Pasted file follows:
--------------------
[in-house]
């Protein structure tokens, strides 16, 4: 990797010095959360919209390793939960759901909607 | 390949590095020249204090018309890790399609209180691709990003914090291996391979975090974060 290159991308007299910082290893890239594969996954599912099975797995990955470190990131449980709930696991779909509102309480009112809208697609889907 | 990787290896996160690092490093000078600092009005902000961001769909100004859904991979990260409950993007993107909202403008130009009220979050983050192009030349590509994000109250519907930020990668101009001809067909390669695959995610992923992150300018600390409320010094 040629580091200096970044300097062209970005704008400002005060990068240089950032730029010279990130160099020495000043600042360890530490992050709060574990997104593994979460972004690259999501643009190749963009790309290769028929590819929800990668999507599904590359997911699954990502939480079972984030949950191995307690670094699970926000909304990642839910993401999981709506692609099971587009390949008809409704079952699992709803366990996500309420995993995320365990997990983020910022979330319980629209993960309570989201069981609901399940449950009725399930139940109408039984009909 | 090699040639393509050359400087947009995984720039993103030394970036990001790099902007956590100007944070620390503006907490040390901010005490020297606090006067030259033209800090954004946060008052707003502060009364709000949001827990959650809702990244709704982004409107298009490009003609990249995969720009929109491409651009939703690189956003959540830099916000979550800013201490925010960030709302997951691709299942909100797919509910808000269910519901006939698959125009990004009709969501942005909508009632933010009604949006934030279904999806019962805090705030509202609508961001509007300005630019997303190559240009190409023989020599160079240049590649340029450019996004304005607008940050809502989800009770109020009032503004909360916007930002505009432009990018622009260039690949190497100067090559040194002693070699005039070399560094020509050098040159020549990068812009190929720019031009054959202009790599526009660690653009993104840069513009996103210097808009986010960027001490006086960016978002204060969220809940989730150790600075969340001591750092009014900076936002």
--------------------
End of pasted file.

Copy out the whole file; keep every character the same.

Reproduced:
[in-house]
């Protein structure tokens, strides 16, 4: 990797010095959360919209390793939960759901909607 | 390949590095020249204090018309890790399609209180691709990003914090291996391979975090974060 290159991308007299910082290893890239594969996954599912099975797995990955470190990131449980709930696991779909509102309480009112809208697609889907 | 990787290896996160690092490093000078600092009005902000961001769909100004859904991979990260409950993007993107909202403008130009009220979050983050192009030349590509994000109250519907930020990668101009001809067909390669695959995610992923992150300018600390409320010094 040629580091200096970044300097062209970005704008400002005060990068240089950032730029010279990130160099020495000043600042360890530490992050709060574990997104593994979460972004690259999501643009190749963009790309290769028929590819929800990668999507599904590359997911699954990502939480079972984030949950191995307690670094699970926000909304990642839910993401999981709506692609099971587009390949008809409704079952699992709803366990996500309420995993995320365990997990983020910022979330319980629209993960309570989201069981609901399940449950009725399930139940109408039984009909 | 090699040639393509050359400087947009995984720039993103030394970036990001790099902007956590100007944070620390503006907490040390901010005490020297606090006067030259033209800090954004946060008052707003502060009364709000949001827990959650809702990244709704982004409107298009490009003609990249995969720009929109491409651009939703690189956003959540830099916000979550800013201490925010960030709302997951691709299942909100797919509910808000269910519901006939698959125009990004009709969501942005909508009632933010009604949006934030279904999806019962805090705030509202609508961001509007300005630019997303190559240009190409023989020599160079240049590649340029450019996004304005607008940050809502989800009770109020009032503004909360916007930002505009432009990018622009260039690949190497100067090559040194002693070699005039070399560094020509050098040159020549990068812009190929720019031009054959202009790599526009660690653009993104840069513009996103210097808009986010960027001490006086960016978002204060969220809940989730150790600075969340001591750092009014900076936002």